Google case highlights employee salary discussions

A dummy paycheque. Stock photo by Getty Images

Can an employer fire you for discussing your salary with coworkers?

The quick answer is: absolutely not. But a recent case involving a former Google employee presents an interesting scenario.

Erica Baker, who worked as an engineer at the popular search engine company for nine years, recently published a series of tweets in which she recounted how she was reprimanded and denied bonuses after her boss discovered Baker had created an internal spreadsheet on which about five percent of Google staff had shared their salary details.

Google employs more than 40,000 people worldwide.

The following is Baker’s Twitter chain:

Baker was likely not sufficiently high up the Google food chain for her salary-sharing to merit a firing , says Toronto labour lawyer Danny Kastner.

“Most employment agreements do not cover [talking about] employee salaries,” says the founding partner at Kastner Law. “It changes once you get to much higher level, executive-type employment, where you start to see much stricter and more specific confidentiality provisions in their contractual documents that restrict them from speaking to others about it.”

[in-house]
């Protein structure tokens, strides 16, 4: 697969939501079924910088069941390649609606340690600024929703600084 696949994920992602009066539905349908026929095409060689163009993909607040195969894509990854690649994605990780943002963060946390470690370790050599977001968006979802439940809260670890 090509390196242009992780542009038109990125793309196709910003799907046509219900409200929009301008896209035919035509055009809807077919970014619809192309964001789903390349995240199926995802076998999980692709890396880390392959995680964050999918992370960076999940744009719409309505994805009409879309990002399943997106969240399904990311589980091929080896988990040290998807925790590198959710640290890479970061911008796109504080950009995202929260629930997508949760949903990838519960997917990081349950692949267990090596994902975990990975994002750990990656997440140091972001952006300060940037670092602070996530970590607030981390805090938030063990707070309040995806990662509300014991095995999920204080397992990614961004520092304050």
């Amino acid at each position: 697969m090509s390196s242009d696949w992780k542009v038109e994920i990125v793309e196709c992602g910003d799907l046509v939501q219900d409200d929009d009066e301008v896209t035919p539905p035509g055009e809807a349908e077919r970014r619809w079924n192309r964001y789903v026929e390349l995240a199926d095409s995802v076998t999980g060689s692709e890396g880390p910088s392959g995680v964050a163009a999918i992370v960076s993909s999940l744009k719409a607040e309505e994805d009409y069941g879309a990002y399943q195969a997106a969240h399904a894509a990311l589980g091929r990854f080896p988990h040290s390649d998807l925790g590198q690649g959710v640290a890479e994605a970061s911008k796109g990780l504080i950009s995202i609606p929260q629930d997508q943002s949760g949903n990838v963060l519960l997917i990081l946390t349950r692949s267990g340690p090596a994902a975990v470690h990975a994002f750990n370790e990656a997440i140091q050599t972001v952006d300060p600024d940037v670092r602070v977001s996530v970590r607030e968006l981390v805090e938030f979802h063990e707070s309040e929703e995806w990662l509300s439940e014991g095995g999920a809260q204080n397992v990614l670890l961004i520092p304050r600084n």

That’s because those executive roles often come with a fiduciary responsibility, because they are privy to very sensitive information about the company that could be damaging if it were made public.

“They owe a higher level of duty to the employer and that may well cover not disclosing any aspect of their employment agreement that they have with other colleagues,” says Kastner. 

So if it’s not specifically prohibited by a confidentiality agreement, or inherently restricted by the employee’s lofty status, sharing your salary with fellow employees is perfectly legit.

In some cases, such as with unionized work places, salary disclosure is mandated by the collective bargaining agreement. And where no union exists, this is often the first step to forming one, says Kastner.

“In Canada, if employees discussed salary with each other for the purpose of considering unionization, that would also be protected activity.”

Barring any union agitation, Kastner says the employer is free to ban any public salary disclosure in the employment contract.

“There’s nothing wrong with doing that as long as the employee signs on with it,” he adds.

There’s also nothing wrong with the employee refusing to sign the contract so long as that provision is included. Then it just becomes a negotiation.
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